As Macedonia’s parliament approves name change, Greek no-confidence vote threatens to scupper deal

MPs in Macedonia voted on January 11 to constitutional changes to rename the country North Macedonia, the final step towards normalising relations with neighbouring Greece.

The vote also clears the way for the country to become a member of NATO.

The move was hailed by NATO and the European Union, which had lobbied heavily for Macedonia to back the agreement despite strong criticism from the country’s main opposition party. Greek Prime Minister Alexis Tsipras also welcomed the result of the vote.

Eighty-one MPs in the 120-seat parliament voted in favour. Representatives of the opposition VMRO-DPMNE, who oppose the agreement with Greece, boycotted the vote.

“A new historical chapter in our statehood has been written this evening,” the Macedonian Prime Minister Zoran Zaev said after the vote. “It makes absolutely plausible two of our biggest state interests – membership of NATO and the EU.”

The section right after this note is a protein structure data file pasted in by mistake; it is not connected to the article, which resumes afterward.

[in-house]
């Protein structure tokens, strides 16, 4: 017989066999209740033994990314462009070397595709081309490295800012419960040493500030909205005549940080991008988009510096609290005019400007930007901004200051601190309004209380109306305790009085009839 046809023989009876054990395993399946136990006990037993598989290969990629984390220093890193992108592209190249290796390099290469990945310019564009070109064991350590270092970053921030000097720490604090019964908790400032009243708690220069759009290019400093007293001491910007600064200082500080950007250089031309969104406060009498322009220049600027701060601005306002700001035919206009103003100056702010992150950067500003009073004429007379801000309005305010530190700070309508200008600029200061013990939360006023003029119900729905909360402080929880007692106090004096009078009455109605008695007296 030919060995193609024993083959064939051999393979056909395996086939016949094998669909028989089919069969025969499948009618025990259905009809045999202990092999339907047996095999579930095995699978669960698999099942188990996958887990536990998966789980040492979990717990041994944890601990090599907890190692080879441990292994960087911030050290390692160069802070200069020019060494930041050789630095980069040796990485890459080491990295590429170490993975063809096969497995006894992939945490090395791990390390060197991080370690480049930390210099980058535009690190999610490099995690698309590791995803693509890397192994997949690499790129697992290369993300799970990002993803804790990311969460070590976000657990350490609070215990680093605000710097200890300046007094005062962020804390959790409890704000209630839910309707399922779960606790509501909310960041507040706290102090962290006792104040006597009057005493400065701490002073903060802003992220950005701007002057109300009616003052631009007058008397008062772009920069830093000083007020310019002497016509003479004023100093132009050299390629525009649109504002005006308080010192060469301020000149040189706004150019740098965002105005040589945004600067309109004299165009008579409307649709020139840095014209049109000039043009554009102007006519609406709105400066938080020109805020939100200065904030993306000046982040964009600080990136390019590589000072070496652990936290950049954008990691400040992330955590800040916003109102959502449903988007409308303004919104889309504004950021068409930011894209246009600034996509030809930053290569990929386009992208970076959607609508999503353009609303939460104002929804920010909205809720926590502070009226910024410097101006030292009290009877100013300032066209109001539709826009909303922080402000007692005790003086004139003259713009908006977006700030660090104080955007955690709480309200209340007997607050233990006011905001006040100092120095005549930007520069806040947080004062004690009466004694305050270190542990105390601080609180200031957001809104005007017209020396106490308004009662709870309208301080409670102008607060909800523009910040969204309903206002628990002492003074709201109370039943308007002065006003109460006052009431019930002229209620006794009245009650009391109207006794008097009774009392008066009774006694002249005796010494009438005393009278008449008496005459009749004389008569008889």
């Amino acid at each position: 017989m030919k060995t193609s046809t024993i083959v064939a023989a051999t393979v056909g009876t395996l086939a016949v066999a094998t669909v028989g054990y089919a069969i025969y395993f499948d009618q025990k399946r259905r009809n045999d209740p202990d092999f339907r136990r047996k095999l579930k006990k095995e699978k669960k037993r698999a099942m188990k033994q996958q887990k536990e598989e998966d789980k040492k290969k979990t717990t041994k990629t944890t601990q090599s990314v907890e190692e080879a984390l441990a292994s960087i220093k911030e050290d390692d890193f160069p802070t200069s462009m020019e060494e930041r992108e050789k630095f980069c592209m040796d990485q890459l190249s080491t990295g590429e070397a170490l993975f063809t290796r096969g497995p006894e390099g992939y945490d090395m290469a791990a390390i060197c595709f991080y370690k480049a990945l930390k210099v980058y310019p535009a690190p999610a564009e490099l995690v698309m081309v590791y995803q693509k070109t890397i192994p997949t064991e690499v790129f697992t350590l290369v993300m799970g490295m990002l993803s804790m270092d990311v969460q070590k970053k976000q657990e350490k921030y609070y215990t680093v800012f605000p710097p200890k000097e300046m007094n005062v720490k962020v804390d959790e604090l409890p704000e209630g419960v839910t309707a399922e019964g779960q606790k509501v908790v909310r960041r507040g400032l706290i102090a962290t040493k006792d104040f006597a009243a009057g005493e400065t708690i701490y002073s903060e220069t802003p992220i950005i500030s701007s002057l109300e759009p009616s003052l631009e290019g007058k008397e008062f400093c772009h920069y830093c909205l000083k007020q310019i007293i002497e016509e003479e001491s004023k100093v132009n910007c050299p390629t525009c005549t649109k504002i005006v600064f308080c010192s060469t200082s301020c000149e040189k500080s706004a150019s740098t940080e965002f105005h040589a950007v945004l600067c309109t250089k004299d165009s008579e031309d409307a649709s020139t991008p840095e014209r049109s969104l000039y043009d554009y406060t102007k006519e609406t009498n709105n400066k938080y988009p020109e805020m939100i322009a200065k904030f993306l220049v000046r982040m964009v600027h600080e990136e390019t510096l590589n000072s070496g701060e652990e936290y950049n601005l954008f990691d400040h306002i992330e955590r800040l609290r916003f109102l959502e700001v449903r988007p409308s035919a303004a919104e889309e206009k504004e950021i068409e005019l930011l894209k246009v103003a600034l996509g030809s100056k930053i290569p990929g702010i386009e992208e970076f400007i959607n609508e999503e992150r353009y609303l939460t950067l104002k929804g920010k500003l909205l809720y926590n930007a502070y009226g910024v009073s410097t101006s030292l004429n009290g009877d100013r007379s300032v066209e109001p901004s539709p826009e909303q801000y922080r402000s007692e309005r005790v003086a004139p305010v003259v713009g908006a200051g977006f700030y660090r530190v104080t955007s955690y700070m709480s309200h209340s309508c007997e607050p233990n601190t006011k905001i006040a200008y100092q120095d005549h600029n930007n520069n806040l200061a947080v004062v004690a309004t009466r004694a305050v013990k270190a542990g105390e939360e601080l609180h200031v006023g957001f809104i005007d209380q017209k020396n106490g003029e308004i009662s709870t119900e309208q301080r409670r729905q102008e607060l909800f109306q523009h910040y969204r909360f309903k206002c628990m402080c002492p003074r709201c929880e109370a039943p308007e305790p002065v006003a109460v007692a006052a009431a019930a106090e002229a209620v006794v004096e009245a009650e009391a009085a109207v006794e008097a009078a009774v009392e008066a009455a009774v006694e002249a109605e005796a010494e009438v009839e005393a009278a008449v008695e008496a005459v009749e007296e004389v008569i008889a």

“NATO strongly supports the full implementation of the agreement, which is an important contribution to a stable and prosperous region,” said Jens Stoltenberg, the NATO secretary general.

The EU’s commissioner for foreign policy, Federica Mogherini, said she strongly supports the deal and “remains firmly committed to continue to fully support and accompany Macedonia towards its common strategic goal of EU integration.”

Greece has continually blocked Macedonia’s NATO and EU membership over the use of the name Macedonia which, it says, implies territorial claims to the Greek province of the same name. Last year the two countries agreed to a deal which will officially see the country renamed as the Republic of North Macedonia.

However, Greece’s parliament must now also approve the deal. On January 13, the country’s defence minister, Panos Kammenos, withdrew his Independent Greeks party from the ruling coalition in protest at the agreement, a move which is likely to force a vote of no-confidence in the cabinet of Mr Tsipras.